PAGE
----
Pro ASP.NET MVC 5.9781430265290.pdf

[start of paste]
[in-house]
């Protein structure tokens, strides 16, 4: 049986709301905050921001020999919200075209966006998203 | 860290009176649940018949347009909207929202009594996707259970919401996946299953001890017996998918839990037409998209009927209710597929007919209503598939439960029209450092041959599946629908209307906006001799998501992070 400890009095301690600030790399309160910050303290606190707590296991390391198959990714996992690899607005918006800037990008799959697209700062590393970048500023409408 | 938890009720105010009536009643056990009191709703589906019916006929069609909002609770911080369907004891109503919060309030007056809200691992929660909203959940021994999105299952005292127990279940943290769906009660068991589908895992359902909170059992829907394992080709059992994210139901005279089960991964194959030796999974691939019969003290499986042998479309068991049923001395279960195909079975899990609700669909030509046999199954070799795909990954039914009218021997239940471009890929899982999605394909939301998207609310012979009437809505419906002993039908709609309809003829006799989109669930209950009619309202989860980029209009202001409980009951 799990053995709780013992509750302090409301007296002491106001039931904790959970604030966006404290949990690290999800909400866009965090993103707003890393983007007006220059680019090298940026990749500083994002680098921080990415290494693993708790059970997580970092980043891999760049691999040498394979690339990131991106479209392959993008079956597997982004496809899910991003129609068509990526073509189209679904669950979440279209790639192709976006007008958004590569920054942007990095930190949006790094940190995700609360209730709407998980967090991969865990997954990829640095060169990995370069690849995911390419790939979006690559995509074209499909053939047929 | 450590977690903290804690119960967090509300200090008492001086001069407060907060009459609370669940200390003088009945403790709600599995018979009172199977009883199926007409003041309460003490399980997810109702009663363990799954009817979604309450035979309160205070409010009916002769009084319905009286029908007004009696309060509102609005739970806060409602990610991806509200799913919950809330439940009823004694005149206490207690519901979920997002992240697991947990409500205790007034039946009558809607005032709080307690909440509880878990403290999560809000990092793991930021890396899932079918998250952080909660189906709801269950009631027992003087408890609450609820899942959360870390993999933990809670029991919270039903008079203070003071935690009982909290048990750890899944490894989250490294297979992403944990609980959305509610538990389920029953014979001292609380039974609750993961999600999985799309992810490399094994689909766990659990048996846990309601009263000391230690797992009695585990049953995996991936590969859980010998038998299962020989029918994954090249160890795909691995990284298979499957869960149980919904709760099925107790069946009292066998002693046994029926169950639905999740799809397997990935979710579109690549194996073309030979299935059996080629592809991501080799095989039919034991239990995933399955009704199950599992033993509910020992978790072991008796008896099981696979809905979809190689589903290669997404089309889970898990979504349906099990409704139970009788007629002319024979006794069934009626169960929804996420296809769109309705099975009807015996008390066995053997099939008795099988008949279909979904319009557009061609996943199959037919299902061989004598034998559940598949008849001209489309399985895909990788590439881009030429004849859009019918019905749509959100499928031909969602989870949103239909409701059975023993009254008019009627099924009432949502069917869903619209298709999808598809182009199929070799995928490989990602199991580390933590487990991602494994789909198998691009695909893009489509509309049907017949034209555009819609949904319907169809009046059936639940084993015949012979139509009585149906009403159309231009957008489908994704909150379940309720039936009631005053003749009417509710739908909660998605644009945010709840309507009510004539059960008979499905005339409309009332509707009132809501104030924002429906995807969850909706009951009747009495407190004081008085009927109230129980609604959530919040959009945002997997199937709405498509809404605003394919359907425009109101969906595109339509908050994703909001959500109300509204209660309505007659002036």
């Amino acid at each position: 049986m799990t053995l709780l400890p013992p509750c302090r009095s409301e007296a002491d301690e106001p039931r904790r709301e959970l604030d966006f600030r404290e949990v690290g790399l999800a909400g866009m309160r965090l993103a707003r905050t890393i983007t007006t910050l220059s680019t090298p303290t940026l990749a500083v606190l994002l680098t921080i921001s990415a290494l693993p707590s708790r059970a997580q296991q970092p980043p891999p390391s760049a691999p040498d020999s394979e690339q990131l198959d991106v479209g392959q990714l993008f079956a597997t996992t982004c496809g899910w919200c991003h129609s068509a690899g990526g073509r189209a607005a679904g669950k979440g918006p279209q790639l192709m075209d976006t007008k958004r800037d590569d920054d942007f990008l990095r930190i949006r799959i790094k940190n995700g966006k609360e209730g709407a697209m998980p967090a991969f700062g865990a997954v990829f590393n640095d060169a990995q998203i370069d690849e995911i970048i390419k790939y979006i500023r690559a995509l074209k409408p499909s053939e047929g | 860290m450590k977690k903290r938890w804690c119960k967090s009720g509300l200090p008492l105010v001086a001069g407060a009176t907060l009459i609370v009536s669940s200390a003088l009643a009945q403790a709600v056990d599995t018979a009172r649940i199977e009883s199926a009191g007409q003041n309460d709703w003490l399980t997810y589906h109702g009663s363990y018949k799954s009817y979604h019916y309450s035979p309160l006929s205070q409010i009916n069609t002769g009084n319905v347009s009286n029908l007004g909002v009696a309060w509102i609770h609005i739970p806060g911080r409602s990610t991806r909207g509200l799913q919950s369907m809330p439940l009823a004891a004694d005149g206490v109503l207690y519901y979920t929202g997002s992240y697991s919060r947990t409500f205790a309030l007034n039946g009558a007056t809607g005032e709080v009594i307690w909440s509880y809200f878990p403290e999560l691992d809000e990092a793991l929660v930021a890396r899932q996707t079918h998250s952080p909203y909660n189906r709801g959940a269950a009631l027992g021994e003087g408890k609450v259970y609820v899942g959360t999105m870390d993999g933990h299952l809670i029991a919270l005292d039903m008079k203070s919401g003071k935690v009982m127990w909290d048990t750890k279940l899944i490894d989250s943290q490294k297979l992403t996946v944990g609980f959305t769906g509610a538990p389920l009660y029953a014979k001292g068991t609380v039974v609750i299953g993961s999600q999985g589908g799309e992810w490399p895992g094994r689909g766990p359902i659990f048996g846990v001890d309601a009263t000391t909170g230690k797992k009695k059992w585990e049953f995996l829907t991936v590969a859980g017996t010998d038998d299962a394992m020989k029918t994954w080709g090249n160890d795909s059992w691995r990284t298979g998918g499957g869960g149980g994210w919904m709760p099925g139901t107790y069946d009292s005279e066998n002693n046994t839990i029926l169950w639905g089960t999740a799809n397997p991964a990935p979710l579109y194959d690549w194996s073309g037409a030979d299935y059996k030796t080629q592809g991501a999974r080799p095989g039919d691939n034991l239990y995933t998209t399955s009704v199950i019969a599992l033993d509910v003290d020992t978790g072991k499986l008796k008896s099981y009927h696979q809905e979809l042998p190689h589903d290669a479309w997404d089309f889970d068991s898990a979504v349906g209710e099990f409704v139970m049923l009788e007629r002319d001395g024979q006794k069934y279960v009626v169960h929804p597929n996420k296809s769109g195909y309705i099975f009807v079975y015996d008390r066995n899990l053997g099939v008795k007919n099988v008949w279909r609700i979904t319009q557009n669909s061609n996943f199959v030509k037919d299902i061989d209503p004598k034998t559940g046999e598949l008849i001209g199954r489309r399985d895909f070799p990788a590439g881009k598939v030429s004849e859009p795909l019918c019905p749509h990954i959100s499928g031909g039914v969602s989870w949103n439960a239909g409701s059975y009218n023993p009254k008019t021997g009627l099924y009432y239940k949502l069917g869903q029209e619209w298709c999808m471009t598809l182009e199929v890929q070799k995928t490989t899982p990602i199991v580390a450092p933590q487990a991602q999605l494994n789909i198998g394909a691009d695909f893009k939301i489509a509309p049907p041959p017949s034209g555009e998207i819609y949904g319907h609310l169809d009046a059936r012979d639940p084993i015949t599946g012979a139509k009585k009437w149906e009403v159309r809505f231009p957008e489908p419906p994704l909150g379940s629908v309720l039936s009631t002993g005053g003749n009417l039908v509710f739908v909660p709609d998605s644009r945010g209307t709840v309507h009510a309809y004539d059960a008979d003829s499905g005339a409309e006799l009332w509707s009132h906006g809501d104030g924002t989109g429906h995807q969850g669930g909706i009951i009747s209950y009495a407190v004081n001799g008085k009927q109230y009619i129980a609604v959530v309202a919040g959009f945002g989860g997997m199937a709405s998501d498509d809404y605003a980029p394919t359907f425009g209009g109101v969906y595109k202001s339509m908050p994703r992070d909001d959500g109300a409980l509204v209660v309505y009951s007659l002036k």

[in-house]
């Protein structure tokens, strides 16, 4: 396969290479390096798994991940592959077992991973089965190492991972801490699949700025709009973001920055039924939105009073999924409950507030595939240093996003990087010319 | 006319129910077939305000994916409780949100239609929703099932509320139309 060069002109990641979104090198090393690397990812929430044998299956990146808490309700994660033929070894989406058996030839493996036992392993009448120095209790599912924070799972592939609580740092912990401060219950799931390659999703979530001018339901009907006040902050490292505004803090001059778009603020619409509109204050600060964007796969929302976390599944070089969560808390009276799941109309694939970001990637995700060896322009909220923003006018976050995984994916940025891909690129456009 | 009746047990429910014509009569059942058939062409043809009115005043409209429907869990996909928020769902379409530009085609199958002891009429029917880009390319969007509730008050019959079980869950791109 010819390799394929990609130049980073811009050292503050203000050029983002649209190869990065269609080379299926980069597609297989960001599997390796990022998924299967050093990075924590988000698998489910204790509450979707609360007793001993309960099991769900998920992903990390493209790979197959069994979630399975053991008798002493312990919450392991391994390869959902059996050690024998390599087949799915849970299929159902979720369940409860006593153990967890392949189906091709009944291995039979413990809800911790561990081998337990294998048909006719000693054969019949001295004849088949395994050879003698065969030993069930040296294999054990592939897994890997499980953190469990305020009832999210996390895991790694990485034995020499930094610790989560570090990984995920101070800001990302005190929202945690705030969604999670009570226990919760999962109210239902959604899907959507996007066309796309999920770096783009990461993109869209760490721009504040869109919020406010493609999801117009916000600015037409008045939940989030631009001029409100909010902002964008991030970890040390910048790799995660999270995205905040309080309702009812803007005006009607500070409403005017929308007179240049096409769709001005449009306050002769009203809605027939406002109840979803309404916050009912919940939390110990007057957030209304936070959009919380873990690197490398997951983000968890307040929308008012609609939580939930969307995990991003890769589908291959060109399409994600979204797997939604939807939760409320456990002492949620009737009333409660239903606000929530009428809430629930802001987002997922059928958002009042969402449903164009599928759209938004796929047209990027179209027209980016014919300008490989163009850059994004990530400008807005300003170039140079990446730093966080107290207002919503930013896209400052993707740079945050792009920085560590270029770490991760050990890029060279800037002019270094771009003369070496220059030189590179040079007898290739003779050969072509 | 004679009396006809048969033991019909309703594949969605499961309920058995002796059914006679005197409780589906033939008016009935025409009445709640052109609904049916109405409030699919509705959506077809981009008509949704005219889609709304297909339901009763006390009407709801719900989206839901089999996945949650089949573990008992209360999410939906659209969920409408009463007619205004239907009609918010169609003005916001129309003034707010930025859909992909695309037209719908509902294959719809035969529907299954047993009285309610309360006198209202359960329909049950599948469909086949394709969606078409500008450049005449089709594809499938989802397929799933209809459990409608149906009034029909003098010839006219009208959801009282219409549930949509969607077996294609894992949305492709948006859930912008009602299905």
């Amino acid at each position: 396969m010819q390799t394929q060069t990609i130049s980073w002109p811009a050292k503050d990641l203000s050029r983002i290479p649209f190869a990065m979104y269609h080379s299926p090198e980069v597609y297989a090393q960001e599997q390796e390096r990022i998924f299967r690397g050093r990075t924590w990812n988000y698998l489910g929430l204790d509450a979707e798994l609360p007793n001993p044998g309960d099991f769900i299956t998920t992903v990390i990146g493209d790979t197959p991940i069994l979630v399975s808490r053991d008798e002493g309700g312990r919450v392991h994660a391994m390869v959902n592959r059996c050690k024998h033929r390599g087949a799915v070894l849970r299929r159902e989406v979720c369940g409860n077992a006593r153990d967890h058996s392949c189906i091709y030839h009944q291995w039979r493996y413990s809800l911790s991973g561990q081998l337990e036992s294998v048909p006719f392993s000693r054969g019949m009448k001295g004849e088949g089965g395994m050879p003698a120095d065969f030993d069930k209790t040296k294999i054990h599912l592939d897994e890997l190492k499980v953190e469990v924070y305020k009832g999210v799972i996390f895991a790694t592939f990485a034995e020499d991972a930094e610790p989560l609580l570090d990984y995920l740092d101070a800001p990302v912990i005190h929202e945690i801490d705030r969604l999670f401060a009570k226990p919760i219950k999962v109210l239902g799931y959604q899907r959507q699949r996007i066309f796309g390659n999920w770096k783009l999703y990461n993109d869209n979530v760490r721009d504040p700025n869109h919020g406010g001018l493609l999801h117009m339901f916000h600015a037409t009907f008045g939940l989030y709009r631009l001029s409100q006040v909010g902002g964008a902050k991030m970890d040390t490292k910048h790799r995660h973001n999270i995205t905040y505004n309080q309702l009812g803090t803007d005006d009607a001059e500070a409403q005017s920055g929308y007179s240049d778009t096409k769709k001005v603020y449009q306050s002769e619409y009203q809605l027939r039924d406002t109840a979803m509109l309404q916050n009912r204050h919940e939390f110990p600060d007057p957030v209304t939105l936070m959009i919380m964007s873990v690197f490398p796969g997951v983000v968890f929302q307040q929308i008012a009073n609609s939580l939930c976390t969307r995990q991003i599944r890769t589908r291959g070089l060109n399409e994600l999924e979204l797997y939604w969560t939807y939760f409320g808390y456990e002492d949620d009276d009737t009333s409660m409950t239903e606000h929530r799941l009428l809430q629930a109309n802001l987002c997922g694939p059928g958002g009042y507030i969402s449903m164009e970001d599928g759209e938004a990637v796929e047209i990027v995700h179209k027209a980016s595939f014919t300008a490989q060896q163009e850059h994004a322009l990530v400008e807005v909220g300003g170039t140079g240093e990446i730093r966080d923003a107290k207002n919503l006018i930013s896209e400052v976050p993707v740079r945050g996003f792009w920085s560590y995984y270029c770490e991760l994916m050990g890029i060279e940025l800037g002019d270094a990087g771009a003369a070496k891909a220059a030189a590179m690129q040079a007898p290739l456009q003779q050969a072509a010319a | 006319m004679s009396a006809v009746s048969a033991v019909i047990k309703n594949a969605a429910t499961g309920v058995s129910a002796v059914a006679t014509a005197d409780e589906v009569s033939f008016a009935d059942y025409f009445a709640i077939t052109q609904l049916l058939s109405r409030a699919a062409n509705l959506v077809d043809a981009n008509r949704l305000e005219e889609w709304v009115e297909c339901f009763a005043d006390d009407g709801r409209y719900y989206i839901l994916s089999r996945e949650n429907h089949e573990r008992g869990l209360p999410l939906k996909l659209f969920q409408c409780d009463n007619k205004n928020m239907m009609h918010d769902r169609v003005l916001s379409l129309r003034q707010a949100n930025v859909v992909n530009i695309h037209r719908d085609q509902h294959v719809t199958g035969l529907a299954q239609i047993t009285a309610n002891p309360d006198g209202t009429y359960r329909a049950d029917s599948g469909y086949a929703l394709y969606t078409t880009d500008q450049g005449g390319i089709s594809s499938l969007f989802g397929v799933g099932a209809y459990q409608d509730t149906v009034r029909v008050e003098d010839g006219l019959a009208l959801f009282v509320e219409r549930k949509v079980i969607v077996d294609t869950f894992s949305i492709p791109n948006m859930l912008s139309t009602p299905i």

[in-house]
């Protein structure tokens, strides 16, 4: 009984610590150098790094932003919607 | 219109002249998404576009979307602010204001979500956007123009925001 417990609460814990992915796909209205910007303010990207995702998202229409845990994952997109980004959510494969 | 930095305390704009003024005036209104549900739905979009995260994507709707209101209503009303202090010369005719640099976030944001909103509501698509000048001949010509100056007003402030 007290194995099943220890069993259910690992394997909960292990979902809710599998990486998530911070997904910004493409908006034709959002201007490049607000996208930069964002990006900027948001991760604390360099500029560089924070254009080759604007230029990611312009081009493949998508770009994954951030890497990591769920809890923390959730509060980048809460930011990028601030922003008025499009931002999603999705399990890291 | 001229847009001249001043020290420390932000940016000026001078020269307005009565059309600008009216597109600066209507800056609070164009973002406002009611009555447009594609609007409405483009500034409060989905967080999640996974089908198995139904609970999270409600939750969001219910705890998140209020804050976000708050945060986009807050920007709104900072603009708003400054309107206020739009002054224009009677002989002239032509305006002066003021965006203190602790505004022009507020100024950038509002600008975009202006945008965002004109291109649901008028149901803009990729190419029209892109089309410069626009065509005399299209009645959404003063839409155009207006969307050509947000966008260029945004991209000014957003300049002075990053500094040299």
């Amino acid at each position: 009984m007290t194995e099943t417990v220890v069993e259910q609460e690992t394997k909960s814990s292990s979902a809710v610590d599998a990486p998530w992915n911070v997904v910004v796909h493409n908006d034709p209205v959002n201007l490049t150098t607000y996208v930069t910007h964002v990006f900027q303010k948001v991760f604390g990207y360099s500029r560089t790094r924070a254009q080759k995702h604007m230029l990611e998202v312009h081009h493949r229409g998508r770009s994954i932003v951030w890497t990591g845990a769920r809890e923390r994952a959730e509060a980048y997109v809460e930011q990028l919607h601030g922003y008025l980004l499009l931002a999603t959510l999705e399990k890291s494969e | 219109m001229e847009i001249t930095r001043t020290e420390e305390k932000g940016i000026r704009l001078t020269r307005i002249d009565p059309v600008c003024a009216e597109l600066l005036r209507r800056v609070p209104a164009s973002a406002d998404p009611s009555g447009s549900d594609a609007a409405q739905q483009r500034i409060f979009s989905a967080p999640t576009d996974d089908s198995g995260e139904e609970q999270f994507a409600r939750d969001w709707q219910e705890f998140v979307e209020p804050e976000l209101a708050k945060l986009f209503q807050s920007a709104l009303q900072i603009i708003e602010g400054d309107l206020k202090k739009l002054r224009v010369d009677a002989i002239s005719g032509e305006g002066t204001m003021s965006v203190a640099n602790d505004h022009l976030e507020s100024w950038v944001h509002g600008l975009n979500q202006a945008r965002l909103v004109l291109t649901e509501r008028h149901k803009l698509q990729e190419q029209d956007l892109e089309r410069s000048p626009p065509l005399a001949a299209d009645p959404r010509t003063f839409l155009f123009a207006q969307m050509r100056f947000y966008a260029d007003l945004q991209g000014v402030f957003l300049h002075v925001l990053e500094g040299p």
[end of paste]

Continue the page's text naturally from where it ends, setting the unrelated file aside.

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Unformatted text preview: BOOKS FOR PROFESSIONALS BY PROFESSIONALS ® RELATED Pro ASP.NET MVC 5 The ASP.NET MVC 5 Framework is the latest evolution of Microsoft’s ASP.NET web platform. It provides a high-productivity programming model that promotes cleaner code architecture, test-driven development, and powerful extensibility, combined with all the benefits of ASP.NET. Pro ASP.NET MVC 5 covers the advances in ASP.NET MVC 5, including the ability to define routes using C# attributes and the ability to override filters. The user experience of building MVC applications has also been substantially improved. The new, more tightly integrated, Visual Studio 2013 IDE has been created specifically with MVC application development in mind and this book covers the full suite of tools that will improve your development times and assist in reporting, debugging and deploying your code. This book also covers the popular Bootstrap JavaScript library, which has also now been included natively within MVC 5 providing you, the developer, with a wider range of multi-platform CSS and HTML5 options than ever before without the penalty of having to load-in third party libraries. What You’ll Learn: • Gain a solid architectural understanding of ASP.NET MVC 5 • Explore the entire ASP.NET MVC Framework as a cohesive whole • Learn what’s new in version 5 and how best to apply these new features to your own work • See how MVC and test-driven development work in action • Capitalize on your existing knowledge quickly and easily through comparison of features in classic ASP.NET to those in ASP.NET MVC 5 US $59.99 Shelve in .NET ISBN 978-1-4302-6529-0 55999 User level: Intermediate–Advanced SOURCE CODE ONLINE 9 781430 265290 For your convenience Apress has placed some of the front matter material after the index. Please use the Bookmarks and Contents at a Glance links to access them. Contents at a Glance About the Author�������������������������������������������������������������������������������������������������������������� xxv About the Technical Reviewer���������������������������������������������������������������������������������������� xxvii ■■Chapter 1: Putting ASP.NET MVC in Context����������������������������������������������������������������������1 ■■Chapter 2: Your First MVC Application����������������������������������������������������������������������������11 ■■Chapter 3: The MVC Pattern���������������������������������������������������������������������������������������������51 ■■Chapter 4: Essential Language Features�������������������������������������������������������������������������67 ■■Chapter 5: Working with Razor���������������������������������������������������������������������������������������95 ■■Chapter 6: Essential Tools for MVC��������������������������������������������������������������������������������119 ■■Chapter 7: SportsStore: A Real Application�������������������������������������������������������������������155 ■■Chapter 8: SportsStore: Navigation�������������������������������������������������������������������������������197 ■■Chapter 9: SportsStore: Completing the Cart����������������������������������������������������������������227 ■■Chapter 10: SportsStore: Mobile�����������������������������������������������������������������������������������255 ■■Chapter 11: SportsStore: Administration����������������������������������������������������������������������275 ■■Chapter 12: SportsStore: Security & Finishing Touches������������������������������������������������305 ■■Chapter 13: Deployment������������������������������������������������������������������������������������������������329 ■■Chapter 14: Overview of MVC Projects��������������������������������������������������������������������������345 ■■Chapter 15: URL Routing�����������������������������������������������������������������������������������������������369 ■■Chapter 16: Advanced Routing Features�����������������������������������������������������������������������415 ■■Chapter 17: Controllers and Actions������������������������������������������������������������������������������451 ■■Chapter 18: Filters���������������������������������������������������������������������������������������������������������483 v ■ Contents at a Glance ■■Chapter 19: Controller Extensibility�������������������������������������������������������������������������������529 ■■Chapter 20: Views��������������������������������������������������������������������������������������������������������559 ■■Chapter 21: Helper Methods������������������������������������������������������������������������������������������587 ■■Chapter 22: Templated Helper Methods������������������������������������������������������������������������617 ■■Chapter 23: URL and Ajax Helper Methods��������������������������������������������������������������������645 ■■Chapter 24: Model Binding��������������������������������������������������������������������������������������������677 ■■Chapter 25: Model Validation����������������������������������������������������������������������������������������709 ■■Chapter 26: Bundles������������������������������������������������������������������������������������������������������741 ■■Chapter 27: Web API and Single-page Applications������������������������������������������������������755 Index���������������������������������������������������������������������������������������������������������������������������������785 vi Chapter 1 Putting ASP.NET MVC in Context ASP.NET MVC is a Web development framework from Microsoft that combines the effectiveness and tidiness of model-view-controller (MVC) architecture, the most up-to-date ideas and techniques from agile development, and the best parts of the existing ASP.NET platform. It is a complete alternative to traditional ASP.NET Web Forms, delivering advantages for all but the most trivial of Web development projects. In this chapter, you’ll learn why Microsoft created ASP.NET MVC, how it compares to its predecessors and alternatives, and, finally, what’s new in ASP.NET MVC 5 and what’s covered in this book. Understanding the History of ASP.NET ASP.NET was a huge shift when it first arrived in 2002. Figure 1-1 illustrates Microsoft’s technology stack as it appeared then. Figure 1-1.  The ASP.NET Web Forms technology stack 1 Chapter 1 ■ Putting ASP.NET MVC in Context With Web Forms, Microsoft attempted to hide both HTTP (with its intrinsic statelessness) and HTML (which at the time was unfamiliar to many developers) by modeling the user interface (UI) as a hierarchy of server-side control objects. Each control kept track of its own state across requests (using the View State facility), rendering itself as HTML when needed and automatically connecting client-side events (for example, a button click) with the corresponding server-side event handler code. In effect, Web Forms is a giant abstraction layer designed to deliver a classic eventdriven graphical user interface (GUI) over the Web. The idea was to make Web development feel just the same as Windows Forms development. Developers didn’t need to work with a series of independent HTTP requests and responses. They could think in terms of a stateful UI, and Microsoft could seamlessly transition the army of Windows desktop developers into the new world of web applications. What Is Wrong with ASP.NET Web Forms? Traditional ASP.NET Web Forms development was great in principle, but reality proved more complicated: • View State weight: The actual mechanism for maintaining state across requests (known as View State) results in large blocks of data being transferred between the client and server. This data can reach hundreds of kilobytes in even modest Web applications, and it goes back and forth with every request, leading to slower response times and increasing the bandwidth demands of the server. • Page life cycle: The mechanism for connecting client-side events with server-side event handler code, part of the page life cycle, can be extraordinarily complicated and delicate. Few developers have success manipulating the control hierarchy at runtime without getting View State errors or finding that some event handlers mysteriously fail to execute. • False sense of separation of concerns: ASP.NET Web Forms’ code-behind model provides a means to take application code out of its HTML markup and into a separate code-behind class. This has been widely applauded for separating logic and presentation, but, in reality, developers are encouraged to mix presentation code (for example, manipulating the serverside control tree) with their application logic (for example, manipulating database data) in these same monstrous code-behind classes. The end result can be fragile and unintelligible. • Limited control over HTML: Server controls render themselves as HTML, but not necessarily the HTML you want. In early versions of ASP.NET, the HTML output failed to meet with Web standards or make good use of Cascading Style Sheets (CSS), and server controls generated unpredictable and complex ID attribute values that are hard to access using JavaScript. These problems are much improved in recent Web Forms releases, but it can still be tricky to get the HTML you expect. • Leaky abstraction: Web Forms tries to hide HTML and HTTP wherever possible. As you try to implement custom behaviors, you frequently fall out of the abstraction, which forces you to reverse-engineer the postback event mechanism or perform obtuse acts to make it generate the desired HTML. Plus, all this abstraction can act as a frustrating barrier for competent Web developers. • Low testability: The designers of Web Forms could not have anticipated that automated testing would become an essential component of software development. Not surprisingly, the tightly coupled architecture they designed is unsuitable for unit testing. Integration testing can be a challenge, too. Web Forms isn’t all bad and Microsoft has put a lot of effort into improving standards compliance, simplifying the development process, and even taking some features from ASP.NET MVC. Web Forms excels when you need quick results, and you can have a reasonably complex web app up and running within a day. But unless you are careful during development, you will find that the application you create is hard to test and hard to maintain. 2 Chapter 1 ■ Putting ASP.NET MVC in Context ■■Note  For complete details of ASP.NET Web Forms, see my Pro ASP.NET 4.5 in C# book, also published by Apress. I cover the complete framework and provide best-practice guidance for avoiding the most serious pitfalls. Web Development Today Outside Microsoft, Web development technology has been progressing rapidly and in several different directions since Web Forms was first released. Web Standards and REST The drive for Web standards compliance has increased in recent years. Web sites are consumed on a greater variety of devices and browsers than ever before, and Web standards (HTML, CSS, JavaScript, and so forth) remain the great hope for enjoying a consistent browsing experience. Modern web platforms can’t afford to ignore the business case and the weight of developer enthusiasm for Web standards compliance. HTML5 has begun to enter mainstream use and provides the Web developer with rich capabilities that allow the client to perform work that was previously the exclusive responsibility of the server. These new capabilities and the increasing maturity of JavaScript libraries such as AngularJS, jQuery, jQuery UI, and jQuery Mobile means that standards have become ever more important and form the critical foundation for ever richer Web apps. ■■Note I touch on HTML5, jQuery, and its cousins in this book, but I don’t go into depth because these are topics in their own right. If you want more complete coverage, then Apress publishes my books on these subjects: Pro AngularJS, Pro jQuery 2.0, Pro JavaScript for Web Apps, and The Definitive Guide to HTML5. At the same time, Representational State Transfer (REST has become the dominant architecture for application interoperability over HTTP, completely overshadowing SOAP (the technology behind ASP.NET’s original approach to Web services). REST describes an application in terms of resources (URIs) representing real-world entities and standard operations (HTTP methods) representing available operations on those resources. For example, you might PUT a new or DELETE . Today’s Web applications don’t serve just HTML. Often, they must also serve JSON or XML data to client technologies such as AJAX and native smartphone applications. This happens naturally with REST, which eliminates the distinction between Web services and Web applications, but requires an approach to HTTP and URL handling that has not easily been supported by ASP.NET Web Forms. Agile and Test-Driven Development It is not just Web development that has matured. Software development as a whole has shifted toward agile methodologies. This can mean a lot of different things, but it is largely about running software projects as adaptable processes of discovery and resisting excessive forward planning. Enthusiasm for agile methodologies tends to go hand-in-hand with a set of development practices and tools (usually open source) that promote and assist these practices. 3 Chapter 1 ■ Putting ASP.NET MVC in Context Test-driven development (TDD), and its close relative, behavior-driven development (BDD), are two examples. The idea is to design your software by first describing examples of desired behaviors (known as tests or specifications), so at any time you can verify the stability and correctness of your application by executing your suite of tests against the implementation. There’s no shortage of .NET tools to support TDD/BDD, but these tend to not work well with Web Forms: • Unit testing tools let you specify the behavior of individual classes or other small code units in isolation. These can be effectively applied only to software that has been designed as a set of independent modules, so that each test can be run in isolation. Unfortunately, few Web Forms applications can be tested this way. • UI automation tools let you simulate a series of user interactions against a complete running instance of your application. These can be used with Web Forms, but they can break down whenever you make a slight change to your page layout. Without special attention, Web Forms change the HTML structures and element IDs, breaking test suites. The .NET open source and independent software vendor (ISV community has produced no end of top quality unit testing frameworks (NUnit and xUnit), mocking frameworks (Moq and Rhino Mocks), inversion-of-control containers (Ninject and AutoFac), continuous integration servers (Cruise Control and TeamCity), object-relational mappers (NHibernate and Subsonic), and the like. Traditional ASP.NET Web Forms is not amenable to these tools and techniques because of its monolithic design, and so Web Forms gets little respect from these projects. Ruby on Rails In 2004, Ruby on Rails was a quiet, open source contribution from an unknown player. Suddenly fame hit, transforming the rules of Web development. It’s not that Ruby on Rails contained revolutionary technology but that the concept took existing ingredients and blended them in such a compelling and appealing way as to put existing platforms to shame. Ruby on Rails (or just Rails, as it is commonly called) embraced an MVC architecture, which I describe in Chapter 3. By applying MVC and working in tune with the HTTP protocol, by promoting conventions instead of the need for configuration, and by integrating an object-relational mapping (ORM tool into its core, Rails applications more or less fell into place without much effort. It was as if this was how Web development should have been all along. Rails showed that Web standards compliance and RESTfulness don’t need to be hard. It also showed that agile development and TDD work best when the framework is designed to support them. The rest of the Web development world has been catching up ever since. Node.js Another significant trend is the movement toward using JavaScript as a primary programming language. AJAX first showed that JavaScript is important; jQuery showed us that it could be powerful and elegant; and Google’s open source V8 JavaScript engine showed us that it could be fast. Today, JavaScript is becoming a serious server-side programming language. It serves as the data storage and querying language for several non-relational databases, including CouchDB and Mongo, and it is used as a general-purpose language in server-side platforms such as Node.js. Node.js has been around since 2009 and gained acceptance quickly. Its key innovations are as follows: 4 • Using JavaScript: Developers need to work only in a single language, from client-side code, through server-side logic, and even into data-querying logic via CouchDB or the like. • Being completely asynchronous: Node.js’s core API doesn’t expose any way of blocking a thread while waiting for input/output (I/O) or any other operation. All I/O is implemented by beginning the operation and then later receiving a callback when the I/O is completed. This means that Node.js makes extremely efficient use of system resources and may handle tens of thousands of concurrent requests per CPU. (Alternative platforms tend to be limited to about one hundred concurrent requests per CPU.) Chapter 1 ■ Putting ASP.NET MVC in Context Node.js remains a niche technology. Its biggest contribution to web app development has, rather oddly, been to provide a consistent JavaScript engine on which development tools can be written. Many emerging client-side JavaScript frameworks, such as AngularJS, have good tooling support based on the use of Node.js. Node.js adoption for deploying web apps has been slower. Most businesses building real applications in limited time frames typically need the infrastructure in full-stack frameworks such as Ruby on Rails and ASP.NET MVC. Node. js is mentioned here only to put some of ASP.NET MVC’s design into context against industry trends. For example, ASP.NET MVC includes asynchronous controllers (which I describe in Chapter 19). This is a way to handle HTTP requests with non-blocking I/O and scale up to handle more requests per CPU. Key Benefits of ASP.NET MVC In October 2007, Microsoft announced a new MVC Web development platform, built on the core ASP.NET platform, clearly designed as a direct response to the evolution of technologies such as Rails and as a reaction to the criticisms of Web Forms. The following sections describe how this new platform overcame the Web Forms limitations and brought ASP.NET back to the cutting edge. MVC Architecture It is important to distinguish between the MVC architectural pattern and the ASP.NET MVC Framework. The MVC pattern is not new—it dates back to 1978 and the Smalltalk project at Xerox PARC—but it has gained enormous popularity today as a pattern for Web applications, for the following reasons: • User interaction with an MVC application follows a natural cycle: the user takes an action, and in response the application changes its data model and delivers an updated view to the user. And then the cycle repeats. This is a convenient fit for Web applications delivered as a series of HTTP requests and responses. • Web applications necessitate combining several technologies (databases, HTML, and executable code, for example), usually split into a set of tiers or layers. The patterns that arise from these combinations map naturally onto the concepts in MVC. The ASP.NET MVC Framework implements the MVC pattern and, in doing so, provides greatly improved separation of concerns. In fact, ASP.NET MVC implements a modern variant of the MVC pattern that is especially suitable for Web applications. You will learn more abo...